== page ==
COUNTRIES UNDER FINANCIAL STRESS COULD EASE OIL SECTOR ENTRY TERMS THIS YEAR, ACCORDING TO PFC ENERG
Wpisał: PFC Energy Press Release
WASHINGTON, DC (February 17, 2009)—Lower oil prices and declining revenues could force some states to adjust their fiscal terms this year, according to a recent study by PFC Energy’s Petroleum Risk Manager service. Countries with weak government finances, declining production or immediate technical needs could make concessions in order to attract investment. International oil companies (IOCs) may find greater negotiating leverage in states that include Venezuela, Ecuador and Algeria.
Over the past few years, rising oil prices and dwindling investment opportunities for oil companies gave greater leverage to resource holders, and many countries responded by tightening their contract terms. Those conditions have changed, and many oil producing countries will find that their relative power has diminished. Sustained low oil prices will add to the financial strain on state budgets, forcing a policy response. Countries that introduced windfall profits taxes will see declining participation in new bid rounds, and IOCs will push for more favorable terms in bilateral negotiations.
While frontier countries with minimal oil production already have favorable contract terms, struggling producers with mature basins and rapidly declining production may be forced to loosen their fiscal terms to attract investment.
Among the more vulnerable states will be Venezuela and Ecuador. Venezuela’s national oil company PDVSA is facing severe cash flow problems, and unrestrained state spending has left Venezuela highly exposed to the downturn in oil prices. Even before the financial crisis, Caracas had been signaling its interest in greater foreign investment, particularly for heavy oil in the Orinoco Belt. A May 2009 licensing round will test the government’s willingness to introduce lower taxes and royalties for IOCs that can offset PDVSA’s financial and technical limitations. Ecuador, like Venezuela, dramatically increased taxes on oil companies last year, and several foreign investors agreed to convert to less favorable service contracts in late 2009. But Ecuador’s government—which recently defaulted on its external debt—will be hard-pressed to implement those changes.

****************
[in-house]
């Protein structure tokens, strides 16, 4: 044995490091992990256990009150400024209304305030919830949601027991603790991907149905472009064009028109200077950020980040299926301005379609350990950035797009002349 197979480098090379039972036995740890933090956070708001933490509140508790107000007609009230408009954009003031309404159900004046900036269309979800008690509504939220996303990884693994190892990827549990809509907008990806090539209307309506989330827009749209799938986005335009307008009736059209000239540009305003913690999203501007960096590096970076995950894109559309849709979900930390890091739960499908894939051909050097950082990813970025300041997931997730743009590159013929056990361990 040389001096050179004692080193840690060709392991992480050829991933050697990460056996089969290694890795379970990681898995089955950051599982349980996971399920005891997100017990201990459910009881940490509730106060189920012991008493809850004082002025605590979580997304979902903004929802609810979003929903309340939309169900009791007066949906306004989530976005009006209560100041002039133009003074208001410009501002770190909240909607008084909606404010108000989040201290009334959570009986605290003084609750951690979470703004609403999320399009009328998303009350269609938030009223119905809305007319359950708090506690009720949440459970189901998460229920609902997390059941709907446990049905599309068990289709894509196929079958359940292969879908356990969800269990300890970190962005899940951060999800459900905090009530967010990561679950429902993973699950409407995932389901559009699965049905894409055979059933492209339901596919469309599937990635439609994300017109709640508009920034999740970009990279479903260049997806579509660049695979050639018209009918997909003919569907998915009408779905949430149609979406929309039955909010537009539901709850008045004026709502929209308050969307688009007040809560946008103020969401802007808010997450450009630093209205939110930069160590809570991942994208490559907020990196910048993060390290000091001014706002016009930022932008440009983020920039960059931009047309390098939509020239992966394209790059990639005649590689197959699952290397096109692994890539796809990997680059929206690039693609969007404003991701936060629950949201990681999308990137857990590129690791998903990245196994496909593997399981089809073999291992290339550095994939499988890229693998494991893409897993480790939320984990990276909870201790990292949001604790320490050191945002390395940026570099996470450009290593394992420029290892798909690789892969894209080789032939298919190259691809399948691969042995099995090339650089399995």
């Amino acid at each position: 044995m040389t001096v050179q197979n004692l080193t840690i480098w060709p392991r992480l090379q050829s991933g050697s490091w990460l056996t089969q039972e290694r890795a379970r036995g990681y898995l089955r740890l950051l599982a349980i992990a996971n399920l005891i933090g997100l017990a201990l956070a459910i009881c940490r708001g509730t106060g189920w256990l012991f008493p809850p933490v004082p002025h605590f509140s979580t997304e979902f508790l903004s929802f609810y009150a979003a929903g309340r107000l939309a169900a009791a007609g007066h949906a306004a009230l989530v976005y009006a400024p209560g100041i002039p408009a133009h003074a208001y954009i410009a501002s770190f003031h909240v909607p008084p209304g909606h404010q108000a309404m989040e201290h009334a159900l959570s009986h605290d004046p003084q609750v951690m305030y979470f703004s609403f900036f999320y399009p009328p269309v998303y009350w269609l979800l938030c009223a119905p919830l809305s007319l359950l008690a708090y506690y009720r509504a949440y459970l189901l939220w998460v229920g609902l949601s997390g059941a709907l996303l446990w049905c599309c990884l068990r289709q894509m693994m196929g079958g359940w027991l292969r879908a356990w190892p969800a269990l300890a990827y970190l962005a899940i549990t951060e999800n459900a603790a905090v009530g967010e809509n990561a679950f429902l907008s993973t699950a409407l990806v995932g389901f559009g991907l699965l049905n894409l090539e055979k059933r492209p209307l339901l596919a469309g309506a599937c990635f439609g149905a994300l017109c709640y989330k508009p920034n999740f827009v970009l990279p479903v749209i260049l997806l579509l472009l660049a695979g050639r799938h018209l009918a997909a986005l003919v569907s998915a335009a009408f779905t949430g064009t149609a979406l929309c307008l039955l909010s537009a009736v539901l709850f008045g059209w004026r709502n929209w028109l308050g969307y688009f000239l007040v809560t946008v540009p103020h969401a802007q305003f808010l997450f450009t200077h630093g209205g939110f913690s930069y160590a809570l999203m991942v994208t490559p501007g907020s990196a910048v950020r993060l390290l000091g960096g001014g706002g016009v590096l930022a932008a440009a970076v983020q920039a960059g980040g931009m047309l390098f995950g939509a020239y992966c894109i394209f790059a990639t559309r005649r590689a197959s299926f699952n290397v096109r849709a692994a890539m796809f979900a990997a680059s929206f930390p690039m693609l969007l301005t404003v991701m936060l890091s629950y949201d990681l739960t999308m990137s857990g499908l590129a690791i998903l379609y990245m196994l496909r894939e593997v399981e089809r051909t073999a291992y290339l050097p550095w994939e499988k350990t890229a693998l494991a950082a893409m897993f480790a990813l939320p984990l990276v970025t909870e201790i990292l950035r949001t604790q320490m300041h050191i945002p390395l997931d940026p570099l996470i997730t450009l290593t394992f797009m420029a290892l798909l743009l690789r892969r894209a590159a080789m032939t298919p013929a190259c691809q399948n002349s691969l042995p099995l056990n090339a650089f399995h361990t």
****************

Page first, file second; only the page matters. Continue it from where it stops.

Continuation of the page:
Most of the large oil producers in the Middle East and North Africa are well-positioned to ride out the downturn in oil prices. However, several countries have specific technical needs that require foreign investment—and could be forced to make some concessions on contract terms. Algeria faces a host of upstream challenges that are jeopardizing its gas export targets. After an unsuccessful bid round in December 2008, Algeria could adopt a softer negotiating stance with companies interested in tight or deep gas developments.
Notes to the Editor
PFC Energy, headquartered in Washington, DC, is a leading strategic advisory firm in global energy with main offices in Houston, Kuala Lumpur, Paris, Beijing, Bahrain, Lausanne and Buenos Aires. PFC Energy’s clients include all major international oil and gas companies, many national oil companies, oilfield service companies, financial institutions and government agencies and ministries involved in energy policy and energy-driven economic development. PFC Energy’s coverage includes competitor analysis, energy sector strategies (exploration and production, natural gas, refining and marketing), commercial opportunities, short and long-term oil, gas and product market projections, carbon strategy and geopolitical forces affecting energy policy and energy economics.
PFC Energy’s Petroleum Risk Manager (PRM) service evaluates above-ground risk in 59 countries—including politics, economics, entry terms, and operational risks—to give clients an objective, rigorous way to compare risk across countries.
source: PFC Energy Press Release
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